Thursday, Mar 20, 2014
Rated by Sarah A.
Delia Ephron has written an entertaining group of personal essays that range from the deeply touching to the absurdly humorous in Sister Mother Husband Dog, (etc.) The first essay in the book is a tribute to her late sister, the writer Nora Ephron. The two sisters worked together writing screenplays for several popular movies, including You’ve Got Mail and Sleepless in Seattle. Certainly she writes of her sister in a loving way, but she also shares with us the humanness of the relationship – the jealousy and the competition.
Monday, Dec 23, 2013
Kathleen Dean Moore
Rated by Hannah Jane C.
Perhaps the best essay in Wild Comfort is the piece that launches the collection, The Solace of Snakes. It’s possible that it’s my favorite essay because of her cunning implementation of snake tins (sheets of metal) to give snakes a proper home in a cleared field. Kathleen Dean Moore further explains her recordings each day as she carefully lifts the snake tins and examines the life beneath: “A large vole. . .
Friday, Dec 20, 2013
The smell of baking cookies brings back memories of mother's kitchen...Biting into a fresh tomato recalls the garden behind your childhood home...Watching the yellow powder and milk combine to create delicious macaroni and cheese reminds you of your first apartment. For author Lucy Knisley, as for many of us, food is a trip down memory lane. With a caterer mother and foodie father, her life has been defined and marked by some of the best (and worst food).
Thursday, Oct 3, 2013
Rated by Julie T.
These days, I read a lot of mom-oirs – enough to feel justified making up a word to describe the sub-genre clash of parenting book meets memoir. My twins are fifteen months old. They toddle and they’re fickle, irrational, urgent, tiny, and I love them. Just like the subtitle says.
Wednesday, Oct 2, 2013
Rated by Hope H.
Don’t be fooled, you’ll learn nothing about diabetes or owls here, but the random suggestion makes it all the more entertaining. Shortly before this book was released, I had the privilege of attending “An Evening with David Sedaris” in Kansas City, where I got a preview of some of the hilarious treasures to come in Let’s Explore Diabetes with Owls. Sedaris likes to test his pieces with various live audiences, tweaking them along the way until they are primed for publishing, and
Wednesday, Sep 25, 2013
Barbara S Cain
Rated by Lisa J.
Fourteen-year-old Jenny shares her daily life with her diary "Dee." Jenny's younger brother Ezra is a common topic. You see, Ezra has autism and Jenny feels connected to him by an invisible cord which helps her keep track of him and his moods. Jenny also feels responsible for keeping Ezra out of trouble and for protecting him from those who don't understand Ezra's actions and autism.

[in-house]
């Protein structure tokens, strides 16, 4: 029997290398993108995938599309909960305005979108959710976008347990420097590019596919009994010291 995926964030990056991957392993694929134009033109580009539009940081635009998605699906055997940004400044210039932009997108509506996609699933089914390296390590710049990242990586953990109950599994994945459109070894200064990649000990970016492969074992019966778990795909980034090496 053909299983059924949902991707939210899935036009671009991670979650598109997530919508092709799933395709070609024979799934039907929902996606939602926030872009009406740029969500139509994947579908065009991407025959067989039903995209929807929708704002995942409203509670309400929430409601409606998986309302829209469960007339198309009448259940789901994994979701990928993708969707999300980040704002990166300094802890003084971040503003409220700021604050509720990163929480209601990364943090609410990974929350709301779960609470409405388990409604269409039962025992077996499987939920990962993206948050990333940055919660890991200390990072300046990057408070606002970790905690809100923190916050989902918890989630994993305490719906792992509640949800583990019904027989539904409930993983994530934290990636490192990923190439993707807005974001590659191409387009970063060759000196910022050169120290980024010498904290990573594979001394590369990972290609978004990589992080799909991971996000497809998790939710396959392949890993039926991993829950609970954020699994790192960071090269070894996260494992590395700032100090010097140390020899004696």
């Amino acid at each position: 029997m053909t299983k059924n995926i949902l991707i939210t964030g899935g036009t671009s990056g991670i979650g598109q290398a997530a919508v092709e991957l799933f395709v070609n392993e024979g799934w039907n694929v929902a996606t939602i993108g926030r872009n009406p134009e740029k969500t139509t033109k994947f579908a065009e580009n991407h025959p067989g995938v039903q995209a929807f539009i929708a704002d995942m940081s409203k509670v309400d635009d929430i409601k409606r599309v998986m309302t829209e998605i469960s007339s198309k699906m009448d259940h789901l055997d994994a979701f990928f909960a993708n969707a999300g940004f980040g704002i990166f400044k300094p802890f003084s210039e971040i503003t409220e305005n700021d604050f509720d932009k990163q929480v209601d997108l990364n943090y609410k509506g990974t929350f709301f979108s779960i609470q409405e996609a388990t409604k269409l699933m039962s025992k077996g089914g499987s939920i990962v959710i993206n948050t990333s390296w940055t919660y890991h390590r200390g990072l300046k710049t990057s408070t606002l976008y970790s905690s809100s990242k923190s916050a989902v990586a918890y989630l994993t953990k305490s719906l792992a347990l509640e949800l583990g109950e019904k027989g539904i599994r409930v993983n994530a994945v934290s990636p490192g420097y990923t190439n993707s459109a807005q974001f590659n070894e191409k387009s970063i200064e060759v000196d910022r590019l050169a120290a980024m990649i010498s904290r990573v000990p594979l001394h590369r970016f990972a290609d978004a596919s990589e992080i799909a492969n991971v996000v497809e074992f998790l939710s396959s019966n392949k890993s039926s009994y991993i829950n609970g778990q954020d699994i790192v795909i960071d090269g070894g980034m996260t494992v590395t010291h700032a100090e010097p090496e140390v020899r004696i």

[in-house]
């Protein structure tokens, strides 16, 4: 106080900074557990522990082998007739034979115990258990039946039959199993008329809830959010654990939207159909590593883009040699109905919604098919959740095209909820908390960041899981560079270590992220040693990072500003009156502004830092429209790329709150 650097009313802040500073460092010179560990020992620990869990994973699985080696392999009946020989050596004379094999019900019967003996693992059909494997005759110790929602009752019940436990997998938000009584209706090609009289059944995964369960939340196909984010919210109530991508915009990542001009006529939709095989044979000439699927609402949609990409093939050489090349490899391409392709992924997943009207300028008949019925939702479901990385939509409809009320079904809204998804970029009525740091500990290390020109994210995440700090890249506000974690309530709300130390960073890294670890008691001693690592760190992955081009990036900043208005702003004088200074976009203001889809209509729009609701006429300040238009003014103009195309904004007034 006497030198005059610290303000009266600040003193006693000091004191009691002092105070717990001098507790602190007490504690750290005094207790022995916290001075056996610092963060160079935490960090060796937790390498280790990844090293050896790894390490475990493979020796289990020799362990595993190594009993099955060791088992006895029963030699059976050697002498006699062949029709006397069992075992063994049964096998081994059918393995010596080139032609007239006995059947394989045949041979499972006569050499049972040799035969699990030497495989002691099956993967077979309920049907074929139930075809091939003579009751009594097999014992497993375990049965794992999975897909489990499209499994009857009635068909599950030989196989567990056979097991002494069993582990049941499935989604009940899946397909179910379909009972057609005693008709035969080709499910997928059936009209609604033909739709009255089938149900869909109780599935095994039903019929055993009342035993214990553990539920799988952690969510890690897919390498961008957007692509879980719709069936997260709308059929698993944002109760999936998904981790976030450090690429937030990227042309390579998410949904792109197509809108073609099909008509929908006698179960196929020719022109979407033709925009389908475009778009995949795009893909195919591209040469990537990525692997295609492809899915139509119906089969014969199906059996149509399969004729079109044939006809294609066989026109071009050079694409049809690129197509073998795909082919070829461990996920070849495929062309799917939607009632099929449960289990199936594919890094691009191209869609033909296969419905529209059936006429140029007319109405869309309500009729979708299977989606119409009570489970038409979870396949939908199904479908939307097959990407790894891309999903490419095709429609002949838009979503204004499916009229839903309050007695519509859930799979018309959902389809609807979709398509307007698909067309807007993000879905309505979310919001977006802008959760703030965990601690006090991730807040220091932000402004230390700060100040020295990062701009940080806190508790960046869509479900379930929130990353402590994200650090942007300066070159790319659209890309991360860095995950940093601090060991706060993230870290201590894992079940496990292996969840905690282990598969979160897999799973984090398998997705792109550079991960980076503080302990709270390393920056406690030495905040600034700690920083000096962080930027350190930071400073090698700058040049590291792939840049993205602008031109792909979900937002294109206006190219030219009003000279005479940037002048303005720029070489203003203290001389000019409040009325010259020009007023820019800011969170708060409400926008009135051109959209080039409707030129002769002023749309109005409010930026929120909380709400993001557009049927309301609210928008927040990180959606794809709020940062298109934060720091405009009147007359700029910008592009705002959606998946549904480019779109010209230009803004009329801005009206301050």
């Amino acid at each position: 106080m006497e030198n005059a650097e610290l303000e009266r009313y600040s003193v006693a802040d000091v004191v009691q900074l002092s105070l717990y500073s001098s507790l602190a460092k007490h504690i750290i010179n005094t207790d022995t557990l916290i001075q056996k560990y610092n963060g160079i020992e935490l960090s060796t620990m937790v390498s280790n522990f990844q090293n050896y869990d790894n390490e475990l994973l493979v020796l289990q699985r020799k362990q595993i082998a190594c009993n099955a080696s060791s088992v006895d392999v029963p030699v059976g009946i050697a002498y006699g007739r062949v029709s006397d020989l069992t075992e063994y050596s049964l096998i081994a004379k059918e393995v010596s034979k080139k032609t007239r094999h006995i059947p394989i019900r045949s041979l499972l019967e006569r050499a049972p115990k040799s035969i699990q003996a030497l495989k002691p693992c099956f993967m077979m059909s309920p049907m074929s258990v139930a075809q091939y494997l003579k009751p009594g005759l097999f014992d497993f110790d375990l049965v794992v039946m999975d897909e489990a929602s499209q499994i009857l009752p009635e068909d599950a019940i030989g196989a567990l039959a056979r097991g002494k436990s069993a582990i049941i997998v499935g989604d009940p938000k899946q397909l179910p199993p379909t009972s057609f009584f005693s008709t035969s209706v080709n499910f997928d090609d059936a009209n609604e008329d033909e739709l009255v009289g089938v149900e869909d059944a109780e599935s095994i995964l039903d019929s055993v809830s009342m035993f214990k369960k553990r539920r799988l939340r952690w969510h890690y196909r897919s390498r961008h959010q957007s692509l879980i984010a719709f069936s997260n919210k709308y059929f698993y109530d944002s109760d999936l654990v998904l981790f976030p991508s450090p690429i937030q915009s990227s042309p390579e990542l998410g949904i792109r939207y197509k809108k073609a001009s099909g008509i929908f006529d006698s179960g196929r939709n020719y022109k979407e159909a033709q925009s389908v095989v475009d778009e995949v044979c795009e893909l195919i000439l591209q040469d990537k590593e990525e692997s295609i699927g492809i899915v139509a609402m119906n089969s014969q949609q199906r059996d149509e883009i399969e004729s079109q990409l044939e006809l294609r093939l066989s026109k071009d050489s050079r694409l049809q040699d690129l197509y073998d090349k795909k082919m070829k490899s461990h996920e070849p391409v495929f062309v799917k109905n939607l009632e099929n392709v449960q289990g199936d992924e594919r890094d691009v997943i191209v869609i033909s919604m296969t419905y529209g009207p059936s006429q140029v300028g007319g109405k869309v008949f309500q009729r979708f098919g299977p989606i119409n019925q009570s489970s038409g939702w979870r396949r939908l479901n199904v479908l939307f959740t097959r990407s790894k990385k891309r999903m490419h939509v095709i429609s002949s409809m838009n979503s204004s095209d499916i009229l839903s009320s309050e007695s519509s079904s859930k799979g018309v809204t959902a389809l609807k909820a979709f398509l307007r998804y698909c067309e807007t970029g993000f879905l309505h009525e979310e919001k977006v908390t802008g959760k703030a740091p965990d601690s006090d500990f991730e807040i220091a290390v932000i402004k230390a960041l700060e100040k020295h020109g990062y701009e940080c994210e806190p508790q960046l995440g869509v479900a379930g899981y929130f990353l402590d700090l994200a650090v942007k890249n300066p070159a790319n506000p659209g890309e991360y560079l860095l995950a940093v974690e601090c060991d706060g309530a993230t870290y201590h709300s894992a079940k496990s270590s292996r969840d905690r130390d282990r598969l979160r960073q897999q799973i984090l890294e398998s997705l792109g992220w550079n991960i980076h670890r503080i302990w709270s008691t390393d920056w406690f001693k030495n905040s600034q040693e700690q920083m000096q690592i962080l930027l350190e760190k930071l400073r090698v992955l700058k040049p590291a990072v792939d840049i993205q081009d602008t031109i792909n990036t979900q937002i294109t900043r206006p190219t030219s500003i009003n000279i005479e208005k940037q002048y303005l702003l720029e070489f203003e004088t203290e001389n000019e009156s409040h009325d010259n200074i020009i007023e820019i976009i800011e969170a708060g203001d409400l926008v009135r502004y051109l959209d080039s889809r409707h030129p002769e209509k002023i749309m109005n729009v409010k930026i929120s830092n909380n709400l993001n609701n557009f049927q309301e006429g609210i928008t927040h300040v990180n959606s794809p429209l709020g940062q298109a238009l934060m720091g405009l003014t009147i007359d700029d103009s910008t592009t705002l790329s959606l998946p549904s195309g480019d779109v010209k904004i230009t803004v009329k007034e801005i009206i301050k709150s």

Wednesday, Aug 21, 2013
Rated by Rachel S.H.
I like to think of myself as a modern woman -- cool, level-headed, doesn’t cry easily, likes Duran Duran, but not too much.
Leave it to Rolling Stone editor Rob Sheffield and his ruminations on Pat Benatar, Whitney Houston, Sleater-Kinney and Pavement to make me cry like a baby. It also wreaked havoc on my bank account as I went on an iTunes downloading spree. Hanson's "MMMBop," anyone?
Thursday, Aug 15, 2013
Wesley the Owl is a fascinating story about the 19 years Stacie O’Brien shares with Wesley, a barn owl. Stacie, an employee at Caltech, is offered the opportunity to raise a barn owl. She immediately accepts the offer and throws herself into the arduous but overwhelmingly poignant task of creating a happy and long life for her new feathered baby. Wesley thrives in Stacie’s care, and Stacie, in return, becomes the best owl mother a
Tuesday, Jun 25, 2013
Rated by Helen H.
In the introduction, Kaling says of herself, “I’m only marginally qualified to be giving advice at all. My body mass index is certainly not ideal, I frequently use my debit card to buy things that cost less than three dollars, because I never have cash on me, and my bedroom is so untidy it looks like vandals ransacked the Anthropologie Sale section. I’m kind of a mess.” And yet, she’s written a compelling, humorous memoir, with occasional advice. The advice she does offer is based on her own, real-life experiences and all the more valuable for its lack of childhood trauma.
Friday, May 10, 2013
Deraniyagala, a Sri Lankan by birth and a Londoner for college and beyond, was vacationing with her parents, her husband, and her two small children in Sri Lanka for Christmas in 2004, as was their family tradition. They were staying in a hotel not too far from the water. The day after Christmas, she looked out the window and noticed that the water seemed a little closer than usual. She called for her husband to come look – and then. AND THEN.